LG OLED TV R hands-on review
Keep rollin’ rollin’ rollin’ rollin’
It must be tough choosing exactly which TVs to take to CES.
I mean, you can only fit so many screens on a tech brand stand, right? Not if you’re LG, who decided to hell with it and just packed everything.
The list is mesmerising; World’s largest 8K OLED, 88in Crystal Sound OLED, 65in Crystal Motion OLED, 75in 8K LCD, transparent commercial display OLEDs and The Rose, comprising four interwoven and synchronised curved OLEDs sprouting like flower petals. Show offs.
There’s also the OLED TV R. A 65in rollable 4K OLED that retracts into a Dolby Atmos surround sound speaker cabinet like a blind when not in use. This isn’t a wind up… well it is, but what I mean is the TV is real and due to go on sale in the second half of the year.
Away from the riff raff, LG granted Stuff special access to a hidden display lair tucked away in the far reaches of the Las Vegas Convention Center to take a much closer look. High rollers only.
Design: Now you see it, now you don’t
At first glance the OLED TV R may as well be the NOLED TV R, because it’s completely hidden.
Instead you’re faced with a brushed aluminium rectangular cabinet covered in quality acoustic wool from Kvadrat of Denmark.
The cabinet houses a 4.2 channel 100W Dolby Atmos surround sound speaker system, but also conceals the rolled-up OLED panel. Not for long, because at the touch of a button a slit begins to reveal itself as the screen unravels bit by bit and rises majestically out of obscurity.
It’s achingly cool and takes approximately 15 seconds for a full reveal making the whole process perfect for social media storytelling – nice one. As with all of LG’s Signature OLEDs it’s impossibly thin and the picture it produces is every bit as rich and detailed as you would expect.
When you don’t want to watch TV anymore simply tap a button to see it slide smoothly back out of sight thanks to a silent and silky mechanism. The smart bit is the Dolby Atmos speaker can still be used as an independent sound system.
Features: Room with a view
Given the hefty speaker cabinet, the rollable OLED can’t be wall-mounted. You could pop it on a shelf of course, but the point of tucking away the display means it won’t dominate the room or spoil window views.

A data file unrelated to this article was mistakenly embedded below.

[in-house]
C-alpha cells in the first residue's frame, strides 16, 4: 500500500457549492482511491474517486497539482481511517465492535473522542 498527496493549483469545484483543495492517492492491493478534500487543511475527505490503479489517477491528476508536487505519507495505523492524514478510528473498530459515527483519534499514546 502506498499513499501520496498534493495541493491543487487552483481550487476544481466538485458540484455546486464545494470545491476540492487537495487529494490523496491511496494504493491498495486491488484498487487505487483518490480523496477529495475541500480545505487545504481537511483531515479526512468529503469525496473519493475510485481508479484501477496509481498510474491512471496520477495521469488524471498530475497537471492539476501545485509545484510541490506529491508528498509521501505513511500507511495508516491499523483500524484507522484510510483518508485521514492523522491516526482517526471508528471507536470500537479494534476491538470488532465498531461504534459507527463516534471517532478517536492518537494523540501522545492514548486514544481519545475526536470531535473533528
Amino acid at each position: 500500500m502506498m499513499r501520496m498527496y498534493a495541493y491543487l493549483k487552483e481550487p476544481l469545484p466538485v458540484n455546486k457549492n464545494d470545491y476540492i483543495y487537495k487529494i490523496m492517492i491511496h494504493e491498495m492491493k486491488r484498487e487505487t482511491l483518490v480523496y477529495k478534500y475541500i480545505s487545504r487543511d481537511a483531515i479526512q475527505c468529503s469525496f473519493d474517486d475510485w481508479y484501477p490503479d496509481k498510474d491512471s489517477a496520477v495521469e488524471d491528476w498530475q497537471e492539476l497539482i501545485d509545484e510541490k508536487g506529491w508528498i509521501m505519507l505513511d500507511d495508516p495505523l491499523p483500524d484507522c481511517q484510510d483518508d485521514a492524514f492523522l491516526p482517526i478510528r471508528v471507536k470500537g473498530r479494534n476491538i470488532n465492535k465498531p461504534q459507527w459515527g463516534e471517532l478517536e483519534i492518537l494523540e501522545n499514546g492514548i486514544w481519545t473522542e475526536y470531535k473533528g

Central to its operation are three height settings with specific uses. Full View delivers the total 65in viewing experience. Line View partially unrolls the TV 25% to reveal a taskbar for things like the clock, music, displaying photos or mood settings.
Zero View completely hides the display, although as mentioned this doesn’t stop you from streaming songs through the front-firing speakers.
The OLED TV R uses WebOS for its smart TV platform and rather than pledging allegiance to one smart home system it supports all of them.
That’s right, Google Assistant, Amazon Alexa, Siri via HomeKit and Apple AirPlay 2 are all good here, the R doesn’t discriminate.
Machine learning: AI picture and sound quality
Clever things are afoot under the surface. A second generation α (Alpha) 9 processor and deep learning algorithm adds some extra wizardry to the picture and sound.
The R automatically recognises the content you’re watching and adjusts the picture settings to suit, regardless of the source. So whether you’re watching Sky, streaming from Netflix or playing a 4K Ultra Blu-ray it’ll take care of business. Light sensors can also match panel brightness to the ambience of the room.
On the sound front, the Dolby Atmos speakers recognise the space it’s been placed in and adapts to the environment, while AI Sound Mode switches things from two channels to 5.1 virtual surround sound. We’re yet to hear this in action, but LG’s engineers were at pains to say we wouldn’t be disappointed when we finally do.
LG OLED TV R early verdict
Sometimes so many TVs unveiled at CES claim to be a ‘world first’ you give up caring whether it’s legitimate, but LG really has come up with a potential game changer here.
What’s more, rather than producing a press conference concept that then mysteriously disappears and isn’t seen again, we spotted at least seven fully working examples most of which were in full view of the public and working flawlessly, giving us confidence LG will deliver.
The OLED TV R is due to go on sale in the second half of the year and given its for early adopters LG have pulled no punches in admitting it’s going to be ludicrously expensive, but we’re kind of okay with that – after all, Sony’s first 4K TV initially cost $25,000 in 2012 and look where we are now.